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Does anarchy mean that I can't try to coerce people or only that they're free to walk away if I do?

0 votes
asked Apr 10, 2012 by anonymous
edited Apr 10, 2012
Coercion may not be a word I would use because it denotes a pressure appled to forcefully change the minds of people.  Coercion suppresses individual thought.

1 Answer

+3 votes
Anarchy means you are welcome to try to coerce people, if that is what you choose to do. It also means those people are welcome to walk away without paying you any mind, or, should you be insistent in your attempts to coerce, to punch  you in the throat and then carry on their way.

It might be unpopular to try to openly coerce others into acting against their will, but that doesn't mean that people will suddenly all stop doing so, or that there will be some law prohibiting coercion. Rather, if we believe the anthropologists, coercion would be countered with shaming about such behavior through things like mild needling and teasing, sarcasm, etc.

To whit, coercion would likely be countered with coercion. Problem? No, not necessarily. The issue is one of power. Anarchy is a delicate balance of societal needs and individual wants, and of individual needs and societal wants. Ideally things would be settled by persuasion as opposed to coercion, but that is talking about ideals, which hold very little when dealing in real lives and desires.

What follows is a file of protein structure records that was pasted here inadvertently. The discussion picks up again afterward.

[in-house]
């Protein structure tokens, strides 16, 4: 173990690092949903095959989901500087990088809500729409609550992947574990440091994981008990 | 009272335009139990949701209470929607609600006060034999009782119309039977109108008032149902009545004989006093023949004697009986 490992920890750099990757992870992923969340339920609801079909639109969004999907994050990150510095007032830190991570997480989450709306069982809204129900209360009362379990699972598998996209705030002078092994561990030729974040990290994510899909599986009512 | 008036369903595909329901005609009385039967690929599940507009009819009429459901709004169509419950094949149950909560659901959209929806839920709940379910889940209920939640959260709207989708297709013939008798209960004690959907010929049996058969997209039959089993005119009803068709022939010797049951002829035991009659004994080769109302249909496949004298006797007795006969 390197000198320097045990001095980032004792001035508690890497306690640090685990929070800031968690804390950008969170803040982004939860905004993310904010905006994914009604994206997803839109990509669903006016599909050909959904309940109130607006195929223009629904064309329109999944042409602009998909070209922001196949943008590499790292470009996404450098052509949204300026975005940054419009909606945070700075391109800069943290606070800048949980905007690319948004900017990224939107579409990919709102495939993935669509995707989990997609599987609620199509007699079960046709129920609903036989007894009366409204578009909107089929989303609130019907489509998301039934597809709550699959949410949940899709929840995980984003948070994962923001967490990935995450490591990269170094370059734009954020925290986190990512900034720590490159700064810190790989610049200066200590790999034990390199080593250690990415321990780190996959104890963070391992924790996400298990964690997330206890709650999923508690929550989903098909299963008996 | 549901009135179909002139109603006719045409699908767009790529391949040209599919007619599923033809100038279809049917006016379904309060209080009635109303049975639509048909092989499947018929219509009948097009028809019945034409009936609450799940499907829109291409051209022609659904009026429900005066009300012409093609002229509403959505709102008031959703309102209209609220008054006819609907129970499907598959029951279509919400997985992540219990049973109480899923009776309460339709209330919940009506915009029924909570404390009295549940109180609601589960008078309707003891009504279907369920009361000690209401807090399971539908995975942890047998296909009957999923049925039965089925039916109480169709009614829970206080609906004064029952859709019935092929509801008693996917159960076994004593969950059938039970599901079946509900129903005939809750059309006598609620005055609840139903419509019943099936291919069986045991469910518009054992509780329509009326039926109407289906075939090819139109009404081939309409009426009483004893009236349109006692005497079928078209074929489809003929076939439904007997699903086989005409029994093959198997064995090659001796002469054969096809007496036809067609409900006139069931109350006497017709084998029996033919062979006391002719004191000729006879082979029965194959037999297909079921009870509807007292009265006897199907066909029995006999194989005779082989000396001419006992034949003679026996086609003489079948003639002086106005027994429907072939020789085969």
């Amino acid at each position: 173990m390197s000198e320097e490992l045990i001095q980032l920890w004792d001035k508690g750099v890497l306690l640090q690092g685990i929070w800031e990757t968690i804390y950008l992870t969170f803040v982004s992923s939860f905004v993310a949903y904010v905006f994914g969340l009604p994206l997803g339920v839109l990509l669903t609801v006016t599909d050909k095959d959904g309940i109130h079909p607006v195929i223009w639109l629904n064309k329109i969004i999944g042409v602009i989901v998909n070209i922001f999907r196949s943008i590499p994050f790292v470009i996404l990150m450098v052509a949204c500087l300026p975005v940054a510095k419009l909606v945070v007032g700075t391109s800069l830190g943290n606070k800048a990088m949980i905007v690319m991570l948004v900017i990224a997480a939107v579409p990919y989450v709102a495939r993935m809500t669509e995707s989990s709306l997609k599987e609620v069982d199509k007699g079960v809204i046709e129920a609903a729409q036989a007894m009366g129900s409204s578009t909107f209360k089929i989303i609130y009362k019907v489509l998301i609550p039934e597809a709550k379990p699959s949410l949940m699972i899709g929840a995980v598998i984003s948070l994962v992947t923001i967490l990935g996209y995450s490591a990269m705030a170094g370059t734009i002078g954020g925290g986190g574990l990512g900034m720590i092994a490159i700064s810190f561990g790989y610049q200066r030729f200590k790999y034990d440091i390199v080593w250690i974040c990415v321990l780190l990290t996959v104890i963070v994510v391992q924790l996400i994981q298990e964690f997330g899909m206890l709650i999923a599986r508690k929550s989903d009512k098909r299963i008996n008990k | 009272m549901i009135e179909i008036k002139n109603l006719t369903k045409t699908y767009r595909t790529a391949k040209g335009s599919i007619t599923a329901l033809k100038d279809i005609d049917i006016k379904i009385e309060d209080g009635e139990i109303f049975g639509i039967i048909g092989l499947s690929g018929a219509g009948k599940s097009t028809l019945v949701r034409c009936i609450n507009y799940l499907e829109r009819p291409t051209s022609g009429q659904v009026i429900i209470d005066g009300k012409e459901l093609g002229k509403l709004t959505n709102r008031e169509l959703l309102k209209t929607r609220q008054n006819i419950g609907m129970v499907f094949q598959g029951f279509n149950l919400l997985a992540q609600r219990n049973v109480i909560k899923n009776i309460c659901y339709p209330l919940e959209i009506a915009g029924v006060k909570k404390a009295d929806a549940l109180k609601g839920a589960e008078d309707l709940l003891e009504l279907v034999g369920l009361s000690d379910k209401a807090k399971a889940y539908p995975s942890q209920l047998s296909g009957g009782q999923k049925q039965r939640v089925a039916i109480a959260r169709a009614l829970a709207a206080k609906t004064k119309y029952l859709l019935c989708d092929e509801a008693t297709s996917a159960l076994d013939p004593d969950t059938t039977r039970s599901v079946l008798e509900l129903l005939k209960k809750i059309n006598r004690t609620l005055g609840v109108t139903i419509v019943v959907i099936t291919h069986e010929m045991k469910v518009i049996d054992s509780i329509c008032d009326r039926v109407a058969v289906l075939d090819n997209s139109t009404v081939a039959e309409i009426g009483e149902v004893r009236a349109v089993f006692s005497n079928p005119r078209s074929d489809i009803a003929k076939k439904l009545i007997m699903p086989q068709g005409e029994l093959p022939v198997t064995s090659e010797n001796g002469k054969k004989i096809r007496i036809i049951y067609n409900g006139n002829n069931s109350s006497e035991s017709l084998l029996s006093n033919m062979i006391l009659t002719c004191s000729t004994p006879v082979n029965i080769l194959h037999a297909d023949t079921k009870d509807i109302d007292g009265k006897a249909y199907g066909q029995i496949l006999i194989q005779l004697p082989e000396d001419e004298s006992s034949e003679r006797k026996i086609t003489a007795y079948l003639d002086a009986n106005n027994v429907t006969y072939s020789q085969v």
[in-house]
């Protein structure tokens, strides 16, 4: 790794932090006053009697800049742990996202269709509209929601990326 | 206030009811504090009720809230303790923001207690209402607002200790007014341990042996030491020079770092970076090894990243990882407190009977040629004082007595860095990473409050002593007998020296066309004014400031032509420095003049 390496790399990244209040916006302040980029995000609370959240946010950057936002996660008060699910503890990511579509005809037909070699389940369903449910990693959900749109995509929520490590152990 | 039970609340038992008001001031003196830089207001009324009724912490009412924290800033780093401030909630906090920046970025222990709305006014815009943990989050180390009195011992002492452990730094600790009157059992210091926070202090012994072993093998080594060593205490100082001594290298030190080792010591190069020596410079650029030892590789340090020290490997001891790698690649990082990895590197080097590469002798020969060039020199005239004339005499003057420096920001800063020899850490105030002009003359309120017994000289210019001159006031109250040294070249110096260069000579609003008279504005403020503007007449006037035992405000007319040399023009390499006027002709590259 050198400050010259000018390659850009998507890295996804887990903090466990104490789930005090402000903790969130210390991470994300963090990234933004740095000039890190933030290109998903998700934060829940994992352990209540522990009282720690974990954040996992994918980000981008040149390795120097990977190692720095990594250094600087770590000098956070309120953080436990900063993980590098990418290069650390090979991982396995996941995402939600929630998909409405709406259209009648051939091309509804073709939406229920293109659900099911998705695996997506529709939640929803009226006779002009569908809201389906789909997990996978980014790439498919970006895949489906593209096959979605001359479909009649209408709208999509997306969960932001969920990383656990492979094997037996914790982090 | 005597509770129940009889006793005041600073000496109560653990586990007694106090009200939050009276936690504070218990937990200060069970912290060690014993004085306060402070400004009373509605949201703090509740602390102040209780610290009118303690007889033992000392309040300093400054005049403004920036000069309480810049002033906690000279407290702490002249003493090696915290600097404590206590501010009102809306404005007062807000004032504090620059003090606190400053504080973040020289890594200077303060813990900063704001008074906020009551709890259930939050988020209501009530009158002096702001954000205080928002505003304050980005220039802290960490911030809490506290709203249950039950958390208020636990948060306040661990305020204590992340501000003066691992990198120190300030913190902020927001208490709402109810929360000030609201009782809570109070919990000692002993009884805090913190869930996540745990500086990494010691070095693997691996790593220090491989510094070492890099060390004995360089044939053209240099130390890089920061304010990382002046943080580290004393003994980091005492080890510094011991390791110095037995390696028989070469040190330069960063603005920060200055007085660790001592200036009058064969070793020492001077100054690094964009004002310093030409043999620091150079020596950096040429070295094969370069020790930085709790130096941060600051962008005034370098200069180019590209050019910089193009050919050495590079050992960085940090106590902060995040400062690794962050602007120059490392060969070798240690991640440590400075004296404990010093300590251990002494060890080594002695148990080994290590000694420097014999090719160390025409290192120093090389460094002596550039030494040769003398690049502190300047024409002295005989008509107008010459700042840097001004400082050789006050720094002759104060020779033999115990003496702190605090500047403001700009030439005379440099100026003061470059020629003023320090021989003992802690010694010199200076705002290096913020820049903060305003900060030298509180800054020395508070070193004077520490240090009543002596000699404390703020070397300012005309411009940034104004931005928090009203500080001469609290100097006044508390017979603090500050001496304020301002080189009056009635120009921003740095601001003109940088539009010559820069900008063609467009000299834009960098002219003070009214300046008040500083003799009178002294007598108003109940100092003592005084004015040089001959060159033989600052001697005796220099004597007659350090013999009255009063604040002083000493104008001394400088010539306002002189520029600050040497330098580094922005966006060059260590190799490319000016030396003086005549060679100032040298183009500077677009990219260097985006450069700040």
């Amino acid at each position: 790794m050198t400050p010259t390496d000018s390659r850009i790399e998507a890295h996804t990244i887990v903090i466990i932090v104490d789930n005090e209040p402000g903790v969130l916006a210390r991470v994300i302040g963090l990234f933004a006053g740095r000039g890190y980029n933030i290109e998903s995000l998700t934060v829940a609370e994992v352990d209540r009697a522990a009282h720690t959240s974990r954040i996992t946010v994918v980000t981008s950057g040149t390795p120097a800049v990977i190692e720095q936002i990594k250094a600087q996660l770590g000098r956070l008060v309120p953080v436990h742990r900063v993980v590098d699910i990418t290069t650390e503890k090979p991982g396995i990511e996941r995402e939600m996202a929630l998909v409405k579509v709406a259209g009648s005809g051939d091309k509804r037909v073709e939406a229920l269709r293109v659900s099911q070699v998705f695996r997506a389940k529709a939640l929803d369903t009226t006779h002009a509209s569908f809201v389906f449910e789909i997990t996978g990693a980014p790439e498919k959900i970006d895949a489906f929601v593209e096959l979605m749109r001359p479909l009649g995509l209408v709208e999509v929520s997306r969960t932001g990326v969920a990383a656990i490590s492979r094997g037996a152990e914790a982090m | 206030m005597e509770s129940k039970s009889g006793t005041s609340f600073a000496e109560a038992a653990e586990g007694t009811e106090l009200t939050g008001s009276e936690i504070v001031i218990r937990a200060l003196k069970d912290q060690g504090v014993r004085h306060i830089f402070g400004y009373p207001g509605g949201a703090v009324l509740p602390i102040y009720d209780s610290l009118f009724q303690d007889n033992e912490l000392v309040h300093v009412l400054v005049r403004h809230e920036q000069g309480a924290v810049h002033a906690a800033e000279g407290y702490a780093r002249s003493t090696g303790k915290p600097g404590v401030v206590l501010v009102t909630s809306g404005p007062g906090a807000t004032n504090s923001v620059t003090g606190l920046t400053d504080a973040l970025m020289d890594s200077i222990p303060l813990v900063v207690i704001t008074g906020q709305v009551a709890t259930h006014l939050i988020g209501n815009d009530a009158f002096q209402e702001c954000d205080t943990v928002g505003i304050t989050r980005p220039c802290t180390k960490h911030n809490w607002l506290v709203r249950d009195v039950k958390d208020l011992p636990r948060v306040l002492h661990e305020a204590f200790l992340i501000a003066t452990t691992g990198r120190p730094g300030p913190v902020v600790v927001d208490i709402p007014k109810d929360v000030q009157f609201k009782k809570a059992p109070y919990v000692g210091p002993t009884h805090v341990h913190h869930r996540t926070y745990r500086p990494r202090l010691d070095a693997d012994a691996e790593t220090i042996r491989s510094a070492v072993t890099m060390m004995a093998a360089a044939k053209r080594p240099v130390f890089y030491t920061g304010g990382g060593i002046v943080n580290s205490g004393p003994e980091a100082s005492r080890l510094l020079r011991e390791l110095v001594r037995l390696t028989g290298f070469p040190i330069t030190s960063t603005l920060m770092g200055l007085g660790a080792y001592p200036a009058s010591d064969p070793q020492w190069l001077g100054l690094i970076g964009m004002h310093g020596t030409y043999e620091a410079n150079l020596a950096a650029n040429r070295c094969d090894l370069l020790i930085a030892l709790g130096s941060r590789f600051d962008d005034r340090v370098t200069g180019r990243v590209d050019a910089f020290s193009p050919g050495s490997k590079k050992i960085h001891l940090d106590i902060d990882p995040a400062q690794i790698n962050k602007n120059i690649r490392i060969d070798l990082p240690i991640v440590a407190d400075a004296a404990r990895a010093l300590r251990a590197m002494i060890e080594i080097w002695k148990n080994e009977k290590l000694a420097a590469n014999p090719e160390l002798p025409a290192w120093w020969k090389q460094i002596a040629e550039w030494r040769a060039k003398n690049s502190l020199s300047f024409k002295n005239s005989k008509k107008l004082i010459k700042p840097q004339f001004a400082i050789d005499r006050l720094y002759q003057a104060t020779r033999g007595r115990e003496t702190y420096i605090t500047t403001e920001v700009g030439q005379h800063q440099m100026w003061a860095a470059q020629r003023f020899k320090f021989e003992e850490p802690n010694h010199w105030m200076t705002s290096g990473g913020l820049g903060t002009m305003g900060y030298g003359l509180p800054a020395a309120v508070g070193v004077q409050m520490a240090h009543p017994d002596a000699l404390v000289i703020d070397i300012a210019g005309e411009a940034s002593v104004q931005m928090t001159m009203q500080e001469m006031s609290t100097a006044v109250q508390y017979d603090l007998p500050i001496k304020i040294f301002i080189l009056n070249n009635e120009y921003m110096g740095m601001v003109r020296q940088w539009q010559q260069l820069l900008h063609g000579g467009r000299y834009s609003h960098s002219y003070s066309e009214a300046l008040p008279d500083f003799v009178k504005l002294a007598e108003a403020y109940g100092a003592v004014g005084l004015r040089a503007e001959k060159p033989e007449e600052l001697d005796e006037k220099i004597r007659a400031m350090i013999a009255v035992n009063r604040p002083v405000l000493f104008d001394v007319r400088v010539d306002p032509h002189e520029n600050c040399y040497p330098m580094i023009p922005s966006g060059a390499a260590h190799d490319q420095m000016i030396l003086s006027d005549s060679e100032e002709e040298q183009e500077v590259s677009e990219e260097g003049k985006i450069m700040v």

Perhaps as a counter argument, I would ask, why attempt to coerce as opposed to persuade? There are times where both are appropriate, in my mind, but I would much rather create a new question than authoritatively circumscribe that exploration.
answered Apr 11, 2012 by ingrate (20,420 points)
People are unhappy with the world yet the world offers no other options or solutions; and it does not intend to.  That is what is a great opportuntity to give people another choice.  No form of government cannot do this.  Anarchy can.
"any other form of government cannot do this."
anarchy is not a form of government.
also, your comment is not an answer to the question.


do you think that if every post has your name on it that you've won some prize?
Thanks, corrected.  
Do I win a prize?   Just kidding.  

My point was choice is a more effective means of change.  I think people would want a change if something better was presented.   That takes the task off trying to coerce them into giving them a better options.  Coercion seems wrong no matter what idea you are trying to spread.
thanks for changing to comment... (sorry i lost track of this thread for a year).
and my anarchy not a govt comment was a joke that didn't work, didn't mean to sound as snarky as it probably did.

i hear you re: coercion, but i think that coercion is a moving target. what is the difference between convincing someone and coercing them? if you say violence or the threat of violence (as an example of an argument someone might make), then you've just moved the foggy term to violence instead of coercion. what is violence? is a mom arguing with her child always in a coercive relationship because of the implicit power dynamic of authority and age (and perhaps size)? if someone is smarter than another person, or just more articulate, or more able to think quickly in a conversation, or able to emotionally pull strings in the other person, does that count as coercion?
i don't know. this is probably off topic. i just think the question of obvious coercion vs subtle is interesting.
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